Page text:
A divorce is a legal action which dissolves a marriage.
The divorce proceeding will also provide for minor children, if any, determine whether any support will be paid, and will equitably divide the couple's property and debts.
Under South Dakota law a divorce may be granted for any of the following grounds: adultery, extreme cruelty (including bodily injury or grievous mental suffering), willful desertion, willful neglect, habitual intemperance, conviction of a felony, chronic mental illness or irreconcilable differences. The grounds of irreconcilable differences may be used only if both parties agree to use it or if there is a default.
If there are any questions, talk to your attorney about this matter.
To obtain a divorce in South Dakota, no length of residency or waiting period before beginning the action is required. However, you must be a resident in good faith and once the proceeding is commenced you must remain a resident of the state until the divorce is final.
If your spouse does not reside in South Dakota, you can still begin a divorce action in South Dakota. The South Dakota court has the authority to grant a divor children who are in South Dakota and divide property located in South Dakota. The court in South Dakota generally does not have the authority to award you custody of the children that are residing in another state.
If your spouse is in another state, you can obtain child support or have child support obligations enforced through the state's attorney's office, or through the Department of Social Services, Office of Child Support Enforcement.
After you hire an attorney, the attorney will prepare a summons and complaint, which must be served upon your spouse in order to start the divorce action. The complaint simply asks the court to grant a divorce and states your grounds. The complaint also states what you want the court to do about such matters as child custody, child support and visitation, alimony, and division of property and debts of the marriage.
The summons demands that your spouse answer the complaint within thirty (30) days or a default judgment may be entered against him or her after sixty (60) days. The complaint for divorce must be answered if the spouse wishes to contest the divorce, custody of the children, child support, alimony, division of property and debts, or any other statement in the complaint.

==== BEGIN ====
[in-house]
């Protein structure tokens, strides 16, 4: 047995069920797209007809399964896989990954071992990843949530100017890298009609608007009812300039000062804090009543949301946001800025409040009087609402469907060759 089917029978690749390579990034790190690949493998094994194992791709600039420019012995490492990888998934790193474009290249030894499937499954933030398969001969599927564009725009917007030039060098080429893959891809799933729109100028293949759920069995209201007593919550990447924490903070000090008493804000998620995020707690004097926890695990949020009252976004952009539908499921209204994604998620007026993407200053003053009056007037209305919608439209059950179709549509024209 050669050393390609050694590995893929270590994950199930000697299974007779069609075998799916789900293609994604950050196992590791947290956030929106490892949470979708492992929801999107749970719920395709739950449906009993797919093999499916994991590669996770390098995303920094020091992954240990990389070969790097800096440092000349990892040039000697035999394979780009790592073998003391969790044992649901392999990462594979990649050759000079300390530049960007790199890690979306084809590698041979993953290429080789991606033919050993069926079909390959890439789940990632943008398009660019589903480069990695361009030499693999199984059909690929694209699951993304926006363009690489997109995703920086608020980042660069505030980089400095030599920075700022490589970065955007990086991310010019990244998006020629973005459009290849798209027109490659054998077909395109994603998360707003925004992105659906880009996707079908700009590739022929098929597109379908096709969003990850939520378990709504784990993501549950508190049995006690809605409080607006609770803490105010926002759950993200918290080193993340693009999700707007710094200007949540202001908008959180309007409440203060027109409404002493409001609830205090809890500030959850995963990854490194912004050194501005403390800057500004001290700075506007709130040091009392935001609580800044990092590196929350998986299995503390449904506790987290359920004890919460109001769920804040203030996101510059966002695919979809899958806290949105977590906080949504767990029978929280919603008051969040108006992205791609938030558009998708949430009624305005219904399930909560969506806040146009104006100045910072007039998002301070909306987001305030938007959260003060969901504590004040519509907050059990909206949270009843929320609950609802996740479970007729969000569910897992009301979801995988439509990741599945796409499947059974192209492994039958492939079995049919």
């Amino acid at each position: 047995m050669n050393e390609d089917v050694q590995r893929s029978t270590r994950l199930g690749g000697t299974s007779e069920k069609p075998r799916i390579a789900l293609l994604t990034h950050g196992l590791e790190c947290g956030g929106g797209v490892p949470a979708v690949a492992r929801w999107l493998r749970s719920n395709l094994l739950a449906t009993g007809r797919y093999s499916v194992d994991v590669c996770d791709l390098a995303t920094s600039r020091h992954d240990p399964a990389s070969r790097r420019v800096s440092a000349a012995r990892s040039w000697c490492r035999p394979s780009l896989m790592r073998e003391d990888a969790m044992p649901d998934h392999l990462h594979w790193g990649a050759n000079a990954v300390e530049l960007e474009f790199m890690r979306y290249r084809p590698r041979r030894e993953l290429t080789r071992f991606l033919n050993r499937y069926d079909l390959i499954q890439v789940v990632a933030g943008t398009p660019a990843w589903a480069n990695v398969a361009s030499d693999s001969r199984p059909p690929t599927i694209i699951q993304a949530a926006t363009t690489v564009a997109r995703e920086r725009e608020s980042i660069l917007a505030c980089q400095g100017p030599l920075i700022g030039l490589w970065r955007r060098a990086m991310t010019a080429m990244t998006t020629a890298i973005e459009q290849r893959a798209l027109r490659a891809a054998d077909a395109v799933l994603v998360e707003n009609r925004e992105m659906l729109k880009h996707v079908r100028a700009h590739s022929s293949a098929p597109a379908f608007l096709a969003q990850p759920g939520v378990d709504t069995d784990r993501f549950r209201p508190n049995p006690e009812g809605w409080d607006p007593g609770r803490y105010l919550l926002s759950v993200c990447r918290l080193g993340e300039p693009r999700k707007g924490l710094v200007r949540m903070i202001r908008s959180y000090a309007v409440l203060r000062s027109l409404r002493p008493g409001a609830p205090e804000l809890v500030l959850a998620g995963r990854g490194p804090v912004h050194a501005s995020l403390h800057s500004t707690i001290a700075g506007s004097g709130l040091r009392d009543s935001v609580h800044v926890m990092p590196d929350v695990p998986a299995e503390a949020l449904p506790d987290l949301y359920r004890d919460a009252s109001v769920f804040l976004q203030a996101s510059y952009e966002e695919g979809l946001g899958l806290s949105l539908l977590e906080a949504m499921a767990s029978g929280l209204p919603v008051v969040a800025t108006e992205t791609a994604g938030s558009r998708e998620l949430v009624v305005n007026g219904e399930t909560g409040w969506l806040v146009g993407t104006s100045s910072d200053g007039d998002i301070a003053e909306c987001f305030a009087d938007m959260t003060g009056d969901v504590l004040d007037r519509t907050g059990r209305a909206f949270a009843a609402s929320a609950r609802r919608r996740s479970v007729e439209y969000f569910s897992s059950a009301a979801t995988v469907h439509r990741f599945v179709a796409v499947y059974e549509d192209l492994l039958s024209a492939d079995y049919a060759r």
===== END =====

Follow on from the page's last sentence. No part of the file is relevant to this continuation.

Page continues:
The summons and complaint must be "served," that is, personally delivered, to your spouse in order to notify him or her of the divorce action. If your spouse wishes, he or she may sign an "admission of service" which simply states that he or she received the divorce papers. This will save the expense of having the papers served. If your spouse is not agreeable to signing the admission of service, then the sheriff or a process server in the county where your spouse resides can serve the papers.
If your spouse cannot be found through diligent efforts, your attorney may "serve" your spouse by publishing a summons of the divorce in a newspaper. However, every effort should be made to locate your spouse personally before resorting to this method of service. Your spouse has thirty (30) days from the date of the service of the summons and complaint to file a formal answer in writing to the court. Filing an answer means your spouse is contesting such things as the divorce, child custody, child support, alimony or division of property or debts.
They may also file a counterclaim, which is the equivalent of a complaint.
In both a contested and uncontested divorce, you must wait sixty (60) days after the serving of the summons and complaint before you and your attorney can finalize the divorce.
The divorce may proceed in one of four ways:
- DEFAULT: This means your spouse does not answer, respond or in any way contest the divorce or other related matters such as child custody, support, alimony or division of property and debts. In other words, if your attorney hears nothing from your spouse, a divorce can be granted and you can get what you have asked for in your complaint on your testimony alone.
- STIPULATION: Where it is possible for the parties to agree on the custody of the children, division of property and debts, child support and alimony, a written agreement called a "stipulation" is prepared and signed by both parties. In such a situation, the divorce is handled like a default divorce and is granted on your testimony alone. The stipulation is presented to the court for the judge's approval and you are bound by it. Note: there is also a provision for entry of a divorce without the appearance of either party if both consent, all the terms are set forth in the stipulation, and both parties agree the grounds for the divorce is irreconcilable differences.
- CONTESTED: If your spouse has filed a formal answer and does not agree to the divorce, showing there is a dispute on such matters as custody, child support or division of property and debts, a trial will be held. The judge will decide these matters on the basis of evidence, including the testimony of both parties and other witnesses. The court will decide on all matters not previously agreed to by the parties.
- MEDIATION AND EVALUATIONS: In any custody or visitation dispute between parents, the court shall, unless deemed inappropriate, order mediation to assist the parties in developing a parenting plan. The parenting plan will address custody and/or visitation to be formulated by the parents with the assistance of a qualified mediator. The court may also direct that an evaluation be conducted to assist the court in making custody and/or visitation orders. The cost of mediation and evaluations are allocated by the court, unless agreed upon by the parties.